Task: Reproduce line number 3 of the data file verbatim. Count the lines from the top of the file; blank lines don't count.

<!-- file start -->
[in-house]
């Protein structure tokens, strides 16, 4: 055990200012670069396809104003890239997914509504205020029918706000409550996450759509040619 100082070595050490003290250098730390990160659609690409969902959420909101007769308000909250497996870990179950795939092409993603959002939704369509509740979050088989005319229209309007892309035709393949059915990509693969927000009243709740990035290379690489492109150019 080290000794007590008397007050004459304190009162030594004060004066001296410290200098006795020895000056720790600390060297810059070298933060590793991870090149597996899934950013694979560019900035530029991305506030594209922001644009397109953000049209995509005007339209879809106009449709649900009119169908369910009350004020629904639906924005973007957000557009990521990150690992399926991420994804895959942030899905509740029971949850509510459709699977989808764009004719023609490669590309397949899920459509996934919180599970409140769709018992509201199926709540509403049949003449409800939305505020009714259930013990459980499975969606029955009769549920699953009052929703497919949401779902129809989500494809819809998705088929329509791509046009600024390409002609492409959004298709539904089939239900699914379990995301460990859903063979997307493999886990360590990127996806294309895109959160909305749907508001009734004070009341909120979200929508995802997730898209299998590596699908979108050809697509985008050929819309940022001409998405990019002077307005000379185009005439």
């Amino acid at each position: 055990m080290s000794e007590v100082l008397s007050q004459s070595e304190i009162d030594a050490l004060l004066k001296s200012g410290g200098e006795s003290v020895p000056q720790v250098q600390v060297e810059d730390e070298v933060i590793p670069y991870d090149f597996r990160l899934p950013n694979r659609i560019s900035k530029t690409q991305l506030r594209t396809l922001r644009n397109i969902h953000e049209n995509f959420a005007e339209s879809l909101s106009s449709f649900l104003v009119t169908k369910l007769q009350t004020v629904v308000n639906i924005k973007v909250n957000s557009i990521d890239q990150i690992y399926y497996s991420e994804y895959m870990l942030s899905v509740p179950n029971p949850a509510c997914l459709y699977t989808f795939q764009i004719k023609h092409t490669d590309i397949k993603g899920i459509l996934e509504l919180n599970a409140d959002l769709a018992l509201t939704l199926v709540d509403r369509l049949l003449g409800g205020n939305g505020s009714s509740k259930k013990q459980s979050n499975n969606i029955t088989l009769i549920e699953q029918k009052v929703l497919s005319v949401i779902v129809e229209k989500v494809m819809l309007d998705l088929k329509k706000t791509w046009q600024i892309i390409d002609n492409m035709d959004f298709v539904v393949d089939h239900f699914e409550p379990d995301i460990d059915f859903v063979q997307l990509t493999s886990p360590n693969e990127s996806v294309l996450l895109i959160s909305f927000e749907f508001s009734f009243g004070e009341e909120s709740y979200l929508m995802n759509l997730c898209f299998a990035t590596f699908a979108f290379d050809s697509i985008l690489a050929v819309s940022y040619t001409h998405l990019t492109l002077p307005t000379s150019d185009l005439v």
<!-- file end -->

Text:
């Amino acid at each position: 055990m080290s000794e007590v100082l008397s007050q004459s070595e304190i009162d030594a050490l004060l004066k001296s200012g410290g200098e006795s003290v020895p000056q720790v250098q600390v060297e810059d730390e070298v933060i590793p670069y991870d090149f597996r990160l899934p950013n694979r659609i560019s900035k530029t690409q991305l506030r594209t396809l922001r644009n397109i969902h953000e049209n995509f959420a005007e339209s879809l909101s106009s449709f649900l104003v009119t169908k369910l007769q009350t004020v629904v308000n639906i924005k973007v909250n957000s557009i990521d890239q990150i690992y399926y497996s991420e994804y895959m870990l942030s899905v509740p179950n029971p949850a509510c997914l459709y699977t989808f795939q764009i004719k023609h092409t490669d590309i397949k993603g899920i459509l996934e509504l919180n599970a409140d959002l769709a018992l509201t939704l199926v709540d509403r369509l049949l003449g409800g205020n939305g505020s009714s509740k259930k013990q459980s979050n499975n969606i029955t088989l009769i549920e699953q029918k009052v929703l497919s005319v949401i779902v129809e229209k989500v494809m819809l309007d998705l088929k329509k706000t791509w046009q600024i892309i390409d002609n492409m035709d959004f298709v539904v393949d089939h239900f699914e409550p379990d995301i460990d059915f859903v063979q997307l990509t493999s886990p360590n693969e990127s996806v294309l996450l895109i959160s909305f927000e749907f508001s009734f009243g004070e009341e909120s709740y979200l929508m995802n759509l997730c898209f299998a990035t590596f699908a979108f290379d050809s697509i985008l690489a050929v819309s940022y040619t001409h998405l990019t492109l002077p307005t000379s150019d185009l005439v």